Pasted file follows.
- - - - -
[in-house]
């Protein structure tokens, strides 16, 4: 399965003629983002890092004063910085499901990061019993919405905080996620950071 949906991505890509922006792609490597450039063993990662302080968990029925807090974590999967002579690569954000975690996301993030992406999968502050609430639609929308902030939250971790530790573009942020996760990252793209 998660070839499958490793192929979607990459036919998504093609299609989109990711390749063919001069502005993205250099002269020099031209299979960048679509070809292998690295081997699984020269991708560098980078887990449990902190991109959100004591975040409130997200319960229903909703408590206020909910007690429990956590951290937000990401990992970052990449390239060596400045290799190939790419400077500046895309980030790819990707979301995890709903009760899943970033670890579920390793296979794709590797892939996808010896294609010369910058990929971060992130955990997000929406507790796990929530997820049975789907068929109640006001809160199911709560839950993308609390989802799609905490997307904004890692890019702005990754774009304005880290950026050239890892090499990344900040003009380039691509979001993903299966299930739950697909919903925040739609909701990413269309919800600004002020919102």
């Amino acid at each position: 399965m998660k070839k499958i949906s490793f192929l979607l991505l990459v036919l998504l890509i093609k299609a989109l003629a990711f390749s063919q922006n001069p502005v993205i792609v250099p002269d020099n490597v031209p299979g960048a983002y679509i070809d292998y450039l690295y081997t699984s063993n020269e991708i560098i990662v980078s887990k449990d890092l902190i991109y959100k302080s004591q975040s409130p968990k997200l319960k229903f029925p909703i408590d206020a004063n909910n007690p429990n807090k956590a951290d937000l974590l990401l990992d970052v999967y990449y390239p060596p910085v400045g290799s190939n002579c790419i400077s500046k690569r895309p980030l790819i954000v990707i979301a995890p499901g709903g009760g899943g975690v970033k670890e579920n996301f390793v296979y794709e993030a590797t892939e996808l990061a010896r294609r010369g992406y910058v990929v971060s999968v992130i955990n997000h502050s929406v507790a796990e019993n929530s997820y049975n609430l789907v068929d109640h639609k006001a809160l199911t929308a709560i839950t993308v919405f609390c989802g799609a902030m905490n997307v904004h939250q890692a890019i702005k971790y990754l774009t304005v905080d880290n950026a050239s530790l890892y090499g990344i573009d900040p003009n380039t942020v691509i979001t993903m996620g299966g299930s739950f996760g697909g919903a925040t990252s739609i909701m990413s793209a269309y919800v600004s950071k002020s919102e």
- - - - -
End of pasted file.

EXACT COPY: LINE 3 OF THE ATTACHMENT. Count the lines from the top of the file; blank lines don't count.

């Amino acid at each position: 399965m998660k070839k499958i949906s490793f192929l979607l991505l990459v036919l998504l890509i093609k299609a989109l003629a990711f390749s063919q922006n001069p502005v993205i792609v250099p002269d020099n490597v031209p299979g960048a983002y679509i070809d292998y450039l690295y081997t699984s063993n020269e991708i560098i990662v980078s887990k449990d890092l902190i991109y959100k302080s004591q975040s409130p968990k997200l319960k229903f029925p909703i408590d206020a004063n909910n007690p429990n807090k956590a951290d937000l974590l990401l990992d970052v999967y990449y390239p060596p910085v400045g290799s190939n002579c790419i400077s500046k690569r895309p980030l790819i954000v990707i979301a995890p499901g709903g009760g899943g975690v970033k670890e579920n996301f390793v296979y794709e993030a590797t892939e996808l990061a010896r294609r010369g992406y910058v990929v971060s999968v992130i955990n997000h502050s929406v507790a796990e019993n929530s997820y049975n609430l789907v068929d109640h639609k006001a809160l199911t929308a709560i839950t993308v919405f609390c989802g799609a902030m905490n997307v904004h939250q890692a890019i702005k971790y990754l774009t304005v905080d880290n950026a050239s530790l890892y090499g990344i573009d900040p003009n380039t942020v691509i979001t993903m996620g299966g299930s739950f996760g697909g919903a925040t990252s739609i909701m990413s793209a269309y919800v600004s950071k002020s919102e």